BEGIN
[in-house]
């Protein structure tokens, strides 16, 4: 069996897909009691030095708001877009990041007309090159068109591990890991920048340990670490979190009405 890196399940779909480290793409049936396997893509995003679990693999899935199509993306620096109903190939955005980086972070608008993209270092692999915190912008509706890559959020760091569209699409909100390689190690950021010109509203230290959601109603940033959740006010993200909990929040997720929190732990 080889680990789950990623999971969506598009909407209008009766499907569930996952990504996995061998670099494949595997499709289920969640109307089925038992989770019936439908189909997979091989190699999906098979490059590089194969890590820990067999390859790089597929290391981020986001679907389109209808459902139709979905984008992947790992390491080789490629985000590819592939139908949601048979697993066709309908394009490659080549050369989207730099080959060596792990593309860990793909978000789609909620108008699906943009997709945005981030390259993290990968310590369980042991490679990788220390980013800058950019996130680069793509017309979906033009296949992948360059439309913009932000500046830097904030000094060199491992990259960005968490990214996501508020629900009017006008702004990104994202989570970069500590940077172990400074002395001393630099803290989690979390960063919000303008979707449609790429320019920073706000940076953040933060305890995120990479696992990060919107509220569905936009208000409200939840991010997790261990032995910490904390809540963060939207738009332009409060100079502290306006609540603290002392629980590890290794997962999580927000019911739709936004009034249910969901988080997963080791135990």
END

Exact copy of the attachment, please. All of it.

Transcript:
[in-house]
């Protein structure tokens, strides 16, 4: 069996897909009691030095708001877009990041007309090159068109591990890991920048340990670490979190009405 890196399940779909480290793409049936396997893509995003679990693999899935199509993306620096109903190939955005980086972070608008993209270092692999915190912008509706890559959020760091569209699409909100390689190690950021010109509203230290959601109603940033959740006010993200909990929040997720929190732990 080889680990789950990623999971969506598009909407209008009766499907569930996952990504996995061998670099494949595997499709289920969640109307089925038992989770019936439908189909997979091989190699999906098979490059590089194969890590820990067999390859790089597929290391981020986001679907389109209808459902139709979905984008992947790992390491080789490629985000590819592939139908949601048979697993066709309908394009490659080549050369989207730099080959060596792990593309860990793909978000789609909620108008699906943009997709945005981030390259993290990968310590369980042991490679990788220390980013800058950019996130680069793509017309979906033009296949992948360059439309913009932000500046830097904030000094060199491992990259960005968490990214996501508020629900009017006008702004990104994202989570970069500590940077172990400074002395001393630099803290989690979390960063919000303008979707449609790429320019920073706000940076953040933060305890995120990479696992990060919107509220569905936009208000409200939840991010997790261990032995910490904390809540963060939207738009332009409060100079502290306006609540603290002392629980590890290794997962999580927000019911739709936004009034249910969901988080997963080791135990």